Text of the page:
Observations Reality Check

It’s time to rebuild the evidence base

BMJ 2011; 342 doi: https://doi.org/10.1136/bmj.d3004 (Published 25 May 2011) Cite this as: BMJ 2011;342:d3004
  1. Ray Moynihan, author, journalist, and conjoint lecturer, University of Newcastle, Australia
  1. Ray.Moynihan{at}newcastle.edu.au

With medical science so contaminated by conflicts of interest, what evidence can we trust?

For many of us, the move towards an evidence based approach to medicine has largely been a welcome one. We have learnt to evaluate therapies rigorously and be highly sceptical of expert enthusiasm for them. Perhaps most importantly, we now try to turn routinely to summaries of the evidence rather than rely on single studies. For what we assumed were good reasons, systematic reviews and meta-analyses have become gold standards, whether we are a politician, a physician, or simply a citizen. But is it fool’s gold? In our collective zeal to summarise, we have too often ignored the fact that a vast and growing proportion of those original studies are industry sponsored, which means that they tend to exaggerate benefits and play down harms. Summarising that bias doesn’t make it go away. Medicine’s prized evidence base has become debased.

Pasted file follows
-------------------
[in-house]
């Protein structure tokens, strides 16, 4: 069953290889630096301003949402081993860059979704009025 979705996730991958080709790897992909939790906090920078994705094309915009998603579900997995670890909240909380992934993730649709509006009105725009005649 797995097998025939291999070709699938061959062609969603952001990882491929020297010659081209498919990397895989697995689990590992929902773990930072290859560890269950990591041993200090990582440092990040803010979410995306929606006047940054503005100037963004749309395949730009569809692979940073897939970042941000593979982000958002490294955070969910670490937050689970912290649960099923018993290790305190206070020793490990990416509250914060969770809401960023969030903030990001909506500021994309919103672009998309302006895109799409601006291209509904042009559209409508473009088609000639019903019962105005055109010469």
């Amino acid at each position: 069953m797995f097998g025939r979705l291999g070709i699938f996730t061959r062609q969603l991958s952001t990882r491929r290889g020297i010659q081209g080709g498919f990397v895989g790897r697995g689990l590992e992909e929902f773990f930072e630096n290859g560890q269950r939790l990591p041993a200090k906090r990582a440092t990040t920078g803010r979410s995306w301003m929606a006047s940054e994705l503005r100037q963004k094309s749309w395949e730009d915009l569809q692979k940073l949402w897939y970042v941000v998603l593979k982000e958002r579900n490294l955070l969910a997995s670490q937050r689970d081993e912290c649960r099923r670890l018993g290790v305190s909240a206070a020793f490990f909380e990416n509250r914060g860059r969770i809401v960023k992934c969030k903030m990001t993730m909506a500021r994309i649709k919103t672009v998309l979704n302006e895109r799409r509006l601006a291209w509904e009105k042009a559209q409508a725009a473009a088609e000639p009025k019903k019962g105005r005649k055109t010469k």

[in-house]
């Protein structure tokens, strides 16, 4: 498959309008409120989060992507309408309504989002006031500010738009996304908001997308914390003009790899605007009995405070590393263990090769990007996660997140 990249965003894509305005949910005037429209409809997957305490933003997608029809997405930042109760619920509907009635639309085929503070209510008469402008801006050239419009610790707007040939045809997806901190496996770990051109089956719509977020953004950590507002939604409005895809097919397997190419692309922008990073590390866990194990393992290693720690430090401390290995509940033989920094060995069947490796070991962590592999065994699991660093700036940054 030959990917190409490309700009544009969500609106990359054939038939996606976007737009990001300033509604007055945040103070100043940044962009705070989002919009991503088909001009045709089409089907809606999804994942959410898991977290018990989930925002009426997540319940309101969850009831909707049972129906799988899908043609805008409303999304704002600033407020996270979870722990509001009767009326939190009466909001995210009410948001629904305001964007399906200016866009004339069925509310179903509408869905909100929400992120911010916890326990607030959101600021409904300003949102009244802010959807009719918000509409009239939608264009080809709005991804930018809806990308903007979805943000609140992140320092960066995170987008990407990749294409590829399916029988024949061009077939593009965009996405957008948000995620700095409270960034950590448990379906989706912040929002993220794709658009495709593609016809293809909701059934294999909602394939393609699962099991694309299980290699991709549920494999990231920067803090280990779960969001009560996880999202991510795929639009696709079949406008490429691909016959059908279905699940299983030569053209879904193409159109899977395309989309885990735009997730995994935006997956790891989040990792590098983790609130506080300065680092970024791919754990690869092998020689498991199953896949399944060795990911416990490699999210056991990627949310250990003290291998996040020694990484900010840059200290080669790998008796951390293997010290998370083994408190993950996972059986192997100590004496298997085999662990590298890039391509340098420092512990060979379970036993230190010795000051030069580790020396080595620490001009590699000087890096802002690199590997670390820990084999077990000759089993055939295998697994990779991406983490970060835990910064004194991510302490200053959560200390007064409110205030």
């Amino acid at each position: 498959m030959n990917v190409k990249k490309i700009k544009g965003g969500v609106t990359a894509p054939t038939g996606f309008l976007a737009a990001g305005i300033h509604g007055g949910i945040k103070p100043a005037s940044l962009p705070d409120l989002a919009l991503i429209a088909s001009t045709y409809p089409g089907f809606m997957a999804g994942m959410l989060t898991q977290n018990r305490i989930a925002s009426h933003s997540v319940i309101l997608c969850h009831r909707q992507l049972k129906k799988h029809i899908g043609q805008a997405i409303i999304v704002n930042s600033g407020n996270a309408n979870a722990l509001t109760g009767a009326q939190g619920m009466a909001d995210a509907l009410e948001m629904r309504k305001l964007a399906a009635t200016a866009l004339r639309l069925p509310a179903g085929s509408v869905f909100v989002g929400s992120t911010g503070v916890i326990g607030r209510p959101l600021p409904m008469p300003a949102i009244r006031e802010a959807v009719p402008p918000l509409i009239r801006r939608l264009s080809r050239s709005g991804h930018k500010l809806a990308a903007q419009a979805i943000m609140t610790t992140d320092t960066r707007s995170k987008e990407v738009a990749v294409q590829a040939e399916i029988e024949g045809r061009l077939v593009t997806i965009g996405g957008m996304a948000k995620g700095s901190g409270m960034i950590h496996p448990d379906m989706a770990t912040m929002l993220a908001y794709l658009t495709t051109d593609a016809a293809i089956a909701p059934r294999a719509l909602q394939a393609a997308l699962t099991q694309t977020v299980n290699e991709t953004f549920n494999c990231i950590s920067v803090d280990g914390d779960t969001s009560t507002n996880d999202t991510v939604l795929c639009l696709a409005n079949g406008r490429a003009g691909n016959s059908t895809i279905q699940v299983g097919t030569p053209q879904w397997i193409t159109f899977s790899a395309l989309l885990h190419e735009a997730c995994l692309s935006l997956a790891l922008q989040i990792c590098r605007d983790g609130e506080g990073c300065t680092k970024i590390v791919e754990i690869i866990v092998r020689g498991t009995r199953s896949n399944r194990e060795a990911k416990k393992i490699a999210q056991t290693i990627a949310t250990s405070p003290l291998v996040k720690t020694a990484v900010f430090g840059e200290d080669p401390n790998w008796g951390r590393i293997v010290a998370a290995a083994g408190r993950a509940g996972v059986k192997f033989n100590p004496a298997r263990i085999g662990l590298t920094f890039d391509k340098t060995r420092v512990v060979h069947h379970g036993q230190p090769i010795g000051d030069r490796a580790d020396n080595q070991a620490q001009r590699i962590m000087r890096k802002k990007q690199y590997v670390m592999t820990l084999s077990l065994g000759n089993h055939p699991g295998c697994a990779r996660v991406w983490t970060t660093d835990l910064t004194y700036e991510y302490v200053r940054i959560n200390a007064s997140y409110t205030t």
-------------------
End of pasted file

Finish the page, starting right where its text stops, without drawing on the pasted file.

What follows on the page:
An international team of researchers from across Europe and North America recently examined 29 meta-analyses published in leading medical journals.1 Those meta-analyses summarised results of more than 500 trials of top selling drugs for conditions …

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